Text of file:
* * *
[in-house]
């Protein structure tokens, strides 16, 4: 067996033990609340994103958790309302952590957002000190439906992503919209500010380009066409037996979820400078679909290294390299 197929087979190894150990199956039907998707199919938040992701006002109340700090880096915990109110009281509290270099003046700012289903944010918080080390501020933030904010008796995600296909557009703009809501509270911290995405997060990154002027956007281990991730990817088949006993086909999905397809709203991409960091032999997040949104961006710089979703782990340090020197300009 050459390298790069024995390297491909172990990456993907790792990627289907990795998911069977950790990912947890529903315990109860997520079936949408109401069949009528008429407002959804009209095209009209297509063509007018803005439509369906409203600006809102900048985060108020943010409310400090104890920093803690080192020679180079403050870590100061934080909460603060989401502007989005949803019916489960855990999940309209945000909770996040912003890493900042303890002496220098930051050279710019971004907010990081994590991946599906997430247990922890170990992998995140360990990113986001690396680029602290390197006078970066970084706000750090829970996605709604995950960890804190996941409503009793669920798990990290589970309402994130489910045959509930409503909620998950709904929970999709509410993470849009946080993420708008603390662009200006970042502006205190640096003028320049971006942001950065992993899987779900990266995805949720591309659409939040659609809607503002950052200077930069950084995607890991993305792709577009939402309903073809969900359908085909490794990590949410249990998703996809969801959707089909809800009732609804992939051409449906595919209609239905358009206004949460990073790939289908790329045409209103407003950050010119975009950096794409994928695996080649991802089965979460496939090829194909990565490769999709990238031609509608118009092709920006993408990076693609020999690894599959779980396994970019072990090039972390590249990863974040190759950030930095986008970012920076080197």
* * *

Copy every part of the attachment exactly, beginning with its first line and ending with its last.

[in-house]
């Protein structure tokens, strides 16, 4: 067996033990609340994103958790309302952590957002000190439906992503919209500010380009066409037996979820400078679909290294390299 197929087979190894150990199956039907998707199919938040992701006002109340700090880096915990109110009281509290270099003046700012289903944010918080080390501020933030904010008796995600296909557009703009809501509270911290995405997060990154002027956007281990991730990817088949006993086909999905397809709203991409960091032999997040949104961006710089979703782990340090020197300009 050459390298790069024995390297491909172990990456993907790792990627289907990795998911069977950790990912947890529903315990109860997520079936949408109401069949009528008429407002959804009209095209009209297509063509007018803005439509369906409203600006809102900048985060108020943010409310400090104890920093803690080192020679180079403050870590100061934080909460603060989401502007989005949803019916489960855990999940309209945000909770996040912003890493900042303890002496220098930051050279710019971004907010990081994590991946599906997430247990922890170990992998995140360990990113986001690396680029602290390197006078970066970084706000750090829970996605709604995950960890804190996941409503009793669920798990990290589970309402994130489910045959509930409503909620998950709904929970999709509410993470849009946080993420708008603390662009200006970042502006205190640096003028320049971006942001950065992993899987779900990266995805949720591309659409939040659609809607503002950052200077930069950084995607890991993305792709577009939402309903073809969900359908085909490794990590949410249990998703996809969801959707089909809800009732609804992939051409449906595919209609239905358009206004949460990073790939289908790329045409209103407003950050010119975009950096794409994928695996080649991802089965979460496939090829194909990565490769999709990238031609509608118009092709920006993408990076693609020999690894599959779980396994970019072990090039972390590249990863974040190759950030930095986008970012920076080197």